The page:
Part two of our look at emerging SOA standards for 2007 covers WS-Policy, which has been in the W3C process since April. Part one covered the current status of Service Component Architecture (SCA) and Service Data Objects (SDO) as the specifications move toward maturity and inclusion in a standards process in the coming year.
WS-Policy is the missing link in SOA, according Toufic Boubez, CTO for Layer 7 Technologies Inc., and the good news is that by the end of 2007 it may not be missing anymore.
Boubez, who is one of the editors working to move WS-Policy through the adoption procedures in W3C, says he has never seen a standards body process work more effectively and efficiently. The members of the W3C working group are driven to complete their task as soon as possible because they share a belief that the policy standard is the missing link in SOA, he said.
Asir Vedamuthu, technical diplomat for Microsoft, echoed that sentiment.
"I think people understand how critical this is and that we need it now," he said.
The Web services governance specification supported by rival vendors IBM and Microsoft was accepted into the W3C process this past April. The first working draft of WS-Policy 1.5 was published in July and final working drafts were published in November.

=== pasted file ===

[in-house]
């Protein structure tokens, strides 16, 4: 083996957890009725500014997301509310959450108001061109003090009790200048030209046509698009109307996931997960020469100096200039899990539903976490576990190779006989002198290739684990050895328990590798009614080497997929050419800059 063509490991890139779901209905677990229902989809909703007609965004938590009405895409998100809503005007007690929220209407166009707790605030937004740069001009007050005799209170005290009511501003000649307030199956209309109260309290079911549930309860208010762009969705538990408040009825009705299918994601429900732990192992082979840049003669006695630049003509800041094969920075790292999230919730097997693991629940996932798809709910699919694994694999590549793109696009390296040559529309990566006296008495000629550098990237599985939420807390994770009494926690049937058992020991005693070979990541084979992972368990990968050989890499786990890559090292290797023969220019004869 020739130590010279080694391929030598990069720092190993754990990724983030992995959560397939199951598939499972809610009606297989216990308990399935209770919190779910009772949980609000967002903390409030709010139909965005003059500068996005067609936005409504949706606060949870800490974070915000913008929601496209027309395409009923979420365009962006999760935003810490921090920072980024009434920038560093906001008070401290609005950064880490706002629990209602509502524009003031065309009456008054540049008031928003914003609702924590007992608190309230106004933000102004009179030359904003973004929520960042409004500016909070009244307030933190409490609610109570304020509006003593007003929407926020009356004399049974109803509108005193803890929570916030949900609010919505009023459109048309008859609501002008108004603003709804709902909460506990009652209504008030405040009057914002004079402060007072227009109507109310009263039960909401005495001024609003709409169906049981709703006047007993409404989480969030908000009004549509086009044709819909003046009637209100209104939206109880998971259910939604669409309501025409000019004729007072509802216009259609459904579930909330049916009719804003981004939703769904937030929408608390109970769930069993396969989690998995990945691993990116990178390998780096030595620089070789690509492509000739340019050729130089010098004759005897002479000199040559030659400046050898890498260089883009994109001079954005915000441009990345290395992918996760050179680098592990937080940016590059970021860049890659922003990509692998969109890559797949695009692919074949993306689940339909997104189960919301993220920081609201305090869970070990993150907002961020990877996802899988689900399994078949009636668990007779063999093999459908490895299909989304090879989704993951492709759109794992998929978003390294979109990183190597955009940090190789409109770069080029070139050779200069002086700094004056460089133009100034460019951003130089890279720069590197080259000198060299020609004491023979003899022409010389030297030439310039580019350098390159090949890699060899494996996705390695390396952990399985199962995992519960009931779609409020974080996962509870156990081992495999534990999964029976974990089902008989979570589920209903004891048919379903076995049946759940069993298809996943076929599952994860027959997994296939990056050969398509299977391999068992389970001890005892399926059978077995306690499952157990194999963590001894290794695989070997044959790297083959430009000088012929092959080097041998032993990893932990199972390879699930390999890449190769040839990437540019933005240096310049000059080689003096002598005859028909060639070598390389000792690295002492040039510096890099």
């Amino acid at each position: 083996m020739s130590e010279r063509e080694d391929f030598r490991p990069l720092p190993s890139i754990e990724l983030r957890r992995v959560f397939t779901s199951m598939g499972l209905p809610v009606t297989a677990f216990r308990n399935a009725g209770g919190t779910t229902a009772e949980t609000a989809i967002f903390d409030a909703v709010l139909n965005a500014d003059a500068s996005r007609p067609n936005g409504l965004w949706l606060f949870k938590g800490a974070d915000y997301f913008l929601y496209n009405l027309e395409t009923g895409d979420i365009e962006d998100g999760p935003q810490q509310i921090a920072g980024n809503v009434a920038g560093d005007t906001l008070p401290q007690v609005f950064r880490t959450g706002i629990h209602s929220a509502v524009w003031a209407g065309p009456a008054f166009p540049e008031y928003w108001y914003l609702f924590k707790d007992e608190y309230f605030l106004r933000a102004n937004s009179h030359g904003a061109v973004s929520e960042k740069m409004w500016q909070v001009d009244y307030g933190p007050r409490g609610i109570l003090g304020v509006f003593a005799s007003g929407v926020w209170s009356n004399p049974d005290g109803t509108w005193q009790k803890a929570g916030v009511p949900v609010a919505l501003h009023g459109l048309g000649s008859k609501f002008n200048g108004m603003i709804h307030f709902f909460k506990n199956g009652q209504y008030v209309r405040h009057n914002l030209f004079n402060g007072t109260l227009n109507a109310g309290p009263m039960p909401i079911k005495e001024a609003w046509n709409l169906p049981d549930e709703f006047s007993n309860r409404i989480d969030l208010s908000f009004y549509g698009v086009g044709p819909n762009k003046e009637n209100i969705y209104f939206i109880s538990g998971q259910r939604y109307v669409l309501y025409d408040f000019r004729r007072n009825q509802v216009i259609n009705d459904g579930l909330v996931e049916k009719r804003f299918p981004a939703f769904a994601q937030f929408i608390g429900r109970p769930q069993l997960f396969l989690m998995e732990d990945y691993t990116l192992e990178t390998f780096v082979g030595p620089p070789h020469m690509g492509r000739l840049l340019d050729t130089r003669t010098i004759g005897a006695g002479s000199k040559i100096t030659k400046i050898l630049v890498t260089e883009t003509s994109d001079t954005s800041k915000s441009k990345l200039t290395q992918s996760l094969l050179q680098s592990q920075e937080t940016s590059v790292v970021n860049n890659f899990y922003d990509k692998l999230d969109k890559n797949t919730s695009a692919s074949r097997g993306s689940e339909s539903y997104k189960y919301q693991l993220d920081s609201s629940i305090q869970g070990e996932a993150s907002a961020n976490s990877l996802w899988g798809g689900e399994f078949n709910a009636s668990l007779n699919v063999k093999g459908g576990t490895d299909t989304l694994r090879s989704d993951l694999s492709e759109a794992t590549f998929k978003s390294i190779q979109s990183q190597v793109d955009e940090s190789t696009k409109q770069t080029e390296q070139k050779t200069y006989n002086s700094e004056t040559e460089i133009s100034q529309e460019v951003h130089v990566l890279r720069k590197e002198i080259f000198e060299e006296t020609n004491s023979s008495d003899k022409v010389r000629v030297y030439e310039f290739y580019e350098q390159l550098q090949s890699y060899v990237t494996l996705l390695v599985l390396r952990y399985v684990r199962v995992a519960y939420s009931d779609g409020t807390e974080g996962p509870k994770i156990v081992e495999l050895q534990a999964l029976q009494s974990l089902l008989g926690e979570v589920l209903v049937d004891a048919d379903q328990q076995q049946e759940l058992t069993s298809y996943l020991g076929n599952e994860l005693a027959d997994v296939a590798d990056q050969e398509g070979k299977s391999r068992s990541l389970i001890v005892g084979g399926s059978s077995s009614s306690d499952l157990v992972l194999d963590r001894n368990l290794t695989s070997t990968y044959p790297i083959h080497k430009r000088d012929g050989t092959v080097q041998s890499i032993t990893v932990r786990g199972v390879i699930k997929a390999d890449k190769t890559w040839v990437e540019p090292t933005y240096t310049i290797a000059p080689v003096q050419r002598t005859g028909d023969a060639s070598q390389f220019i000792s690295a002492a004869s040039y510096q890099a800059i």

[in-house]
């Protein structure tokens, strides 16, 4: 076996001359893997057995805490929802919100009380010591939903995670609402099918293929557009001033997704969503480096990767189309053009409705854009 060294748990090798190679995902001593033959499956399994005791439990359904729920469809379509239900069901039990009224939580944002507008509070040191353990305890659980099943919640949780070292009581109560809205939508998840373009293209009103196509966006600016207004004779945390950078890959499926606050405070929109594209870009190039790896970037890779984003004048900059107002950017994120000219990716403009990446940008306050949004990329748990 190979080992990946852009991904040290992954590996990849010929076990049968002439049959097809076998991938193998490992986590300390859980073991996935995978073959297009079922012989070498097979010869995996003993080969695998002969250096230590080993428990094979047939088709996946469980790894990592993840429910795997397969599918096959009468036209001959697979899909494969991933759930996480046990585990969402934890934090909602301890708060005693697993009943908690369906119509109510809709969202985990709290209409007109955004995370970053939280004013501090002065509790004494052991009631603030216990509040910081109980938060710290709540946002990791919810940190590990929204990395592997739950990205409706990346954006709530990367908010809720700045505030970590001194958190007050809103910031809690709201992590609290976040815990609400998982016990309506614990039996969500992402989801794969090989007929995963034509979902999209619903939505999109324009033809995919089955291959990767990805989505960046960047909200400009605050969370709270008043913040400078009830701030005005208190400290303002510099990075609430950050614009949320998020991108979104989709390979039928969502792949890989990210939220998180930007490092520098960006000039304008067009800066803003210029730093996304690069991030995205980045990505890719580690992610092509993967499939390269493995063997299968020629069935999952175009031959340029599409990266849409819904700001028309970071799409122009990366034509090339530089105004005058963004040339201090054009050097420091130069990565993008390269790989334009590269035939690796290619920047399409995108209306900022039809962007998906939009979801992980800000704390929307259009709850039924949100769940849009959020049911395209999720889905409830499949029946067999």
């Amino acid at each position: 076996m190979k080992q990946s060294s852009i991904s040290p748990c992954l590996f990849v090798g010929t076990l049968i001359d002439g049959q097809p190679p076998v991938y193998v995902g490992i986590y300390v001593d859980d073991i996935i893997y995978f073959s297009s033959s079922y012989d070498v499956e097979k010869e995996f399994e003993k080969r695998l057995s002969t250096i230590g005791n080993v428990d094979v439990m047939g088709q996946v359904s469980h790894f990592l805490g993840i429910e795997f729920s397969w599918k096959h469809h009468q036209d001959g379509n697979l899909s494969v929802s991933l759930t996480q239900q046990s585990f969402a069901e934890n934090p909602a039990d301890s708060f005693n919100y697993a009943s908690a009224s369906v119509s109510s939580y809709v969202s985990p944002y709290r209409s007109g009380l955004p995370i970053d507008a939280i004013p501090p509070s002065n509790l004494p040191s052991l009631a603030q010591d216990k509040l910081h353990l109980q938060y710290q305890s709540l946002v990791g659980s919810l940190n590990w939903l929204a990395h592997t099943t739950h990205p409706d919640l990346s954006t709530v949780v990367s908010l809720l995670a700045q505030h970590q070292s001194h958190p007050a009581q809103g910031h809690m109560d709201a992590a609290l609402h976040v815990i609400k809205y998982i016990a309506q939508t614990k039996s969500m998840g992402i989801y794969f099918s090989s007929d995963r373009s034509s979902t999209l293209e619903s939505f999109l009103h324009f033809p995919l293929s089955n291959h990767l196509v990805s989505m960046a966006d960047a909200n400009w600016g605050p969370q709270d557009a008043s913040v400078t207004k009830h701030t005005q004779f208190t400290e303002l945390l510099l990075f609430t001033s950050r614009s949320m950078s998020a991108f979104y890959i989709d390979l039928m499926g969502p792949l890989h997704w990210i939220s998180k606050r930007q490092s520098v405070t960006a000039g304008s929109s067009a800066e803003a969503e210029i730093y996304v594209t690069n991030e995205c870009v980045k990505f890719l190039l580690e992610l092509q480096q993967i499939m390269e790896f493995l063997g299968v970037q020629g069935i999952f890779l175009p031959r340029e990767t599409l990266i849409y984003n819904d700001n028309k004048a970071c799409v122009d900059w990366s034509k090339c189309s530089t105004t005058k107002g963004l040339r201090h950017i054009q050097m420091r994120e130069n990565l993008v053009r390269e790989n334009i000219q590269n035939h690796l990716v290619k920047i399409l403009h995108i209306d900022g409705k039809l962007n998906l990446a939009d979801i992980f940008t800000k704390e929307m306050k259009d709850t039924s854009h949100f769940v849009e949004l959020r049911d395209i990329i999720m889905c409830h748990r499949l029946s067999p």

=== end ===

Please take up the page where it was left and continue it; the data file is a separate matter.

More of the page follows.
The current schedule published by the W3C calls for Candidate Recommendation drafts to be published in March 2007 and Proposed Recommendation drafts to be published in July 2007. The W3C Recommendations would be published in August 2007. If approved by W3C member voters, WS-Policy, which floated around as a vendor specification for three years before W3C took it on, would finally become an official standard.
Members of the W3C Web Services Policy Working Group are meeting weekly to achieve that goal, Boubez said, and he is confident they will make it.
"Everybody is working very hard because its recognized that policy is the missing link to make things work interoperably in SOA," he said. "It will provide a framework for different entities that participate in an SOA, whether it's a service or a service consumer, or an intermediary, will have a framework to exchange their constraints and their capabilities."
Boubez offers an example of how it will work in a security for SOA.
"If you're writing services and you're building an SOA, the only interoperable things are the service APIs through WSDL and the service message through SOAP," he explained. "If you want to write any kind of security for credentials, confidentiality requirements or privacy requirements, there's no way for those systems to interoperate without programmers sitting down and talking to each other and then writing that in code. What WS-Policy gives you is a framework for all these things to be automated."
He said it will work somewhat like the way Secure Socket Layers (SSL) works between the Web browser and the server to resolve security issues.
Once the WS-Policy framework becomes the standard, he believes 2007 will mark the year SOA begins to achieve its promise.